Apple is facing a class action lawsuit over claims the hardware maker knew that the "butterfly" keyboard on its MacBook range was defective, but launched the device anyway.
The butterfly keyboard was launched with Apple's reimagined MacBook in 2015, which replaced the MacBook Air as Apple's thinnest laptop. The butterfly keyboard, which replaced the traditional scissor-based keyboard switches to reduce key thickness by 40 percent, was also rolled out to the MacBook Pro line from 2016.
According to the lawsuit, "Apple knew that the MacBook is defective at or before the time it began selling the affected models to the public. Complaints of keyboard failures began to come in shortly after the 2015 MacBook was launched."
The lawsuit claims the MacBook has been assembled in such a way that when "minimal amounts of dust or debris accumulate under or around a key, keystrokes fail to register".
Apple is accused of trying to dodge its warranty responsibility by failing to "provide an effective remedy for the defect, instead instructing consumers to attempt futile repairs or troubleshooting, and fails to provide an effective repair that does not lead to repeated keyboard failure".
"Apple representatives frequently attempt to pass blame for the defective keyboards to
consumers, telling the consumers that their problems are due to dust and debris getting under the keyboard, and that consumers – not Apple – should try to fix this problem."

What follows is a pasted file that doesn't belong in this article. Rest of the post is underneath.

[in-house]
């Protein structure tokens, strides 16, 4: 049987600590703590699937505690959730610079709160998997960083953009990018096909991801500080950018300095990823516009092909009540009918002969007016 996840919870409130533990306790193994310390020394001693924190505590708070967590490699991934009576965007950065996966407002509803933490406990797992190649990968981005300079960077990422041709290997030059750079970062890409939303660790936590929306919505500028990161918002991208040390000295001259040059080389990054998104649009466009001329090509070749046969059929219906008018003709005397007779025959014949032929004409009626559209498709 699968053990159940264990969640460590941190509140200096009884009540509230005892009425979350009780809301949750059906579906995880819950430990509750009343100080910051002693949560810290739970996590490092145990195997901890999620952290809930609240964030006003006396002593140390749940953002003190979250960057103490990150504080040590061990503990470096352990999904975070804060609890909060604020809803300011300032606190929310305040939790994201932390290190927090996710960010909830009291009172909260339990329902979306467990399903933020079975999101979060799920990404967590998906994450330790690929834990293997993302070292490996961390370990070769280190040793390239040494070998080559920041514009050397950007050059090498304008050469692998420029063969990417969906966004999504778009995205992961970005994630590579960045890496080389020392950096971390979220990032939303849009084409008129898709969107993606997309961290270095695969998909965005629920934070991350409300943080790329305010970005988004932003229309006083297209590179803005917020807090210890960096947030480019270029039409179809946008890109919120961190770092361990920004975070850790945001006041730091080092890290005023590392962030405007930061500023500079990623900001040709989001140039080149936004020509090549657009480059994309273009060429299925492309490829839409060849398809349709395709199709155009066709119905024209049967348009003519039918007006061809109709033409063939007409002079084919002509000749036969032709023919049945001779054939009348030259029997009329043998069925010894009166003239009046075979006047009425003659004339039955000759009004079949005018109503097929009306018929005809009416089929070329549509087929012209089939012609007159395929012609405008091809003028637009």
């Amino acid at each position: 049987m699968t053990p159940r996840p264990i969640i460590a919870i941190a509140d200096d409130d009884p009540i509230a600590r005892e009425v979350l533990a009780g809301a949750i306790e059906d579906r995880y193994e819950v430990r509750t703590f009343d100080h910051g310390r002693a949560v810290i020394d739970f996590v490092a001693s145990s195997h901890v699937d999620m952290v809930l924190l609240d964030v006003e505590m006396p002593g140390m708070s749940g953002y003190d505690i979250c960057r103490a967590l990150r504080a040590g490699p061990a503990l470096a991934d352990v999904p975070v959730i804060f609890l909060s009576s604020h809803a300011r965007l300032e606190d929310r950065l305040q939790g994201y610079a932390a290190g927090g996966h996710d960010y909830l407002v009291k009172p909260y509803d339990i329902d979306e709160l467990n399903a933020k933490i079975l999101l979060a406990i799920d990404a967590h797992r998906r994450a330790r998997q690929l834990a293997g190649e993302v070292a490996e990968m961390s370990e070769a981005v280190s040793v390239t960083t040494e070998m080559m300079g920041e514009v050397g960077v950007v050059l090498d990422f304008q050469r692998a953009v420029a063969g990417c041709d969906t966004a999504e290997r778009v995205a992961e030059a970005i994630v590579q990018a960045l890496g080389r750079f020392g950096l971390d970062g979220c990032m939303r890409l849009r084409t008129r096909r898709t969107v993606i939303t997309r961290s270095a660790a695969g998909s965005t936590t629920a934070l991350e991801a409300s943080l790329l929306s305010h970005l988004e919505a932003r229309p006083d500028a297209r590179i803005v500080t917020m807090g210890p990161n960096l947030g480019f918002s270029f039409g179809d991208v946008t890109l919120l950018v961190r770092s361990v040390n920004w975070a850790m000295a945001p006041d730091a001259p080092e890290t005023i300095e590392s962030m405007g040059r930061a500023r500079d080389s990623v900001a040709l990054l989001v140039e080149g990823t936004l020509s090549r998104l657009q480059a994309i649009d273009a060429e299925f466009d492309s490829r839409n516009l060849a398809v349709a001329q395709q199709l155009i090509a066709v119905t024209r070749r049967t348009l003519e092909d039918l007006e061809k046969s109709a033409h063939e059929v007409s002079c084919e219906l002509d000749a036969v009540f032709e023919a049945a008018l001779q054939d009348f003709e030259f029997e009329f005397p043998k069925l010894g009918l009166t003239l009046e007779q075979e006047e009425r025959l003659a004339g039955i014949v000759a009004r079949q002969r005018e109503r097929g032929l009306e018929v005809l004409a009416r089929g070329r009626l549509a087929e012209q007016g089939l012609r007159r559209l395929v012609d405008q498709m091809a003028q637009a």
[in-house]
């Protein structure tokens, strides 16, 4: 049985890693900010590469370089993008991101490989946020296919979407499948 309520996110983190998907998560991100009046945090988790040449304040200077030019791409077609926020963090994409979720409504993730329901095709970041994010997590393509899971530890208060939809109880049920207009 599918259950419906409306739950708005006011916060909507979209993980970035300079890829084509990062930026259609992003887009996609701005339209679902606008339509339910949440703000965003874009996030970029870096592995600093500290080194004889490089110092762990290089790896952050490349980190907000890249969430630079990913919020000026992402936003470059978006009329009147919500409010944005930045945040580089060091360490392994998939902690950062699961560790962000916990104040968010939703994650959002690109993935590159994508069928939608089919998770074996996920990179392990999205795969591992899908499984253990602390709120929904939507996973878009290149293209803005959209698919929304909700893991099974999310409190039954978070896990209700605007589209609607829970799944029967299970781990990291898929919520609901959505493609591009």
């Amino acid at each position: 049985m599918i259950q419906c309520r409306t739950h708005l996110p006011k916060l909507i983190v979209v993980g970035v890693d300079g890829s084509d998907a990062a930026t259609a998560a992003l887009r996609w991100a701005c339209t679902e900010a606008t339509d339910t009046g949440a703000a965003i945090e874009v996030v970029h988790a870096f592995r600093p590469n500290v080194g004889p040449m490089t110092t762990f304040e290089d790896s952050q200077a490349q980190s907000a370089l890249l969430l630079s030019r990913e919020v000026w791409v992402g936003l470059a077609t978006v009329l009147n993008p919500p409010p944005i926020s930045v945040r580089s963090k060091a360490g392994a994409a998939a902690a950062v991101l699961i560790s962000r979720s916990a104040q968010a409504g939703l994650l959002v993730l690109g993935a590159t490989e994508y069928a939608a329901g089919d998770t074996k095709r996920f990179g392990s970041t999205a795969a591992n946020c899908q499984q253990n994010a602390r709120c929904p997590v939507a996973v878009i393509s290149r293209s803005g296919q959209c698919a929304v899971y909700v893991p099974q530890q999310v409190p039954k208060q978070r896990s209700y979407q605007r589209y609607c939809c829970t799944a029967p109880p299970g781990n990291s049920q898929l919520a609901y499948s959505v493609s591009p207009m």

According to the text of the class action lawsuit, which was brought by liability attorneys Girard Gibbs and filed in the United States District Court Northern District of California, "Despite awareness of the keyboard defect, Apple equipped future model MacBook and MacBook Pro laptops with the butterfly keyboard, and continued selling these laptops to consumers at premium prices."
The MacBook was launched at an entry-level price of A$1799 in April 2015. It now starts at $1899 for a model with 1.2GHz dual-core Intel Core m3 processor, 256GB SSD storage and 8GB memory.
The lawsuit takes issues with Apple's continued claim that the butterfly keyboard is "superior and highly responsive" with “four times more key stability than a traditional scissor mechanism".
As evidence of the widespread fault, the claimants pointed to a petition on Change.org demanding Apple replace the "defective" keyboard mechanism, which had attracted 19,425 signatures at time of writing.
The lawsuit is calling for "appropriate injunctive and declaratory relief", including demanding Apple provide adequate disclosure of the defective nature of the MacBooks and pay plaintiffs' costs to remedy replacing defective MacBook laptops.
Apple did not immediately respond to enquiries.